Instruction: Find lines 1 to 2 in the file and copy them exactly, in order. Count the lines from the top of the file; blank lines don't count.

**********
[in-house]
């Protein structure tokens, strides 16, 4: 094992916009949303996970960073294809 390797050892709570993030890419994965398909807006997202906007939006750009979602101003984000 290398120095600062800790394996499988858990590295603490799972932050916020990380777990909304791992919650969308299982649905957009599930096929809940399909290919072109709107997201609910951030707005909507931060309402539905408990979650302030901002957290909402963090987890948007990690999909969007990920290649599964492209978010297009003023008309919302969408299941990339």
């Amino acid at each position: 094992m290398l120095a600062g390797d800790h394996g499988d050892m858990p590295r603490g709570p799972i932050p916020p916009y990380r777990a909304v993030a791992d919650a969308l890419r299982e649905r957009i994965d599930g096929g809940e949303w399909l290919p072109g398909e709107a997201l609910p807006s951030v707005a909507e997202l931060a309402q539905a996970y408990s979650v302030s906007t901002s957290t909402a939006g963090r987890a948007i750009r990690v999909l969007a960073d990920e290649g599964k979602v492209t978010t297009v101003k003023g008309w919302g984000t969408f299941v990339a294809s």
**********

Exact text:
[in-house]
């Protein structure tokens, strides 16, 4: 094992916009949303996970960073294809 390797050892709570993030890419994965398909807006997202906007939006750009979602101003984000 290398120095600062800790394996499988858990590295603490799972932050916020990380777990909304791992919650969308299982649905957009599930096929809940399909290919072109709107997201609910951030707005909507931060309402539905408990979650302030901002957290909402963090987890948007990690999909969007990920290649599964492209978010297009003023008309919302969408299941990339």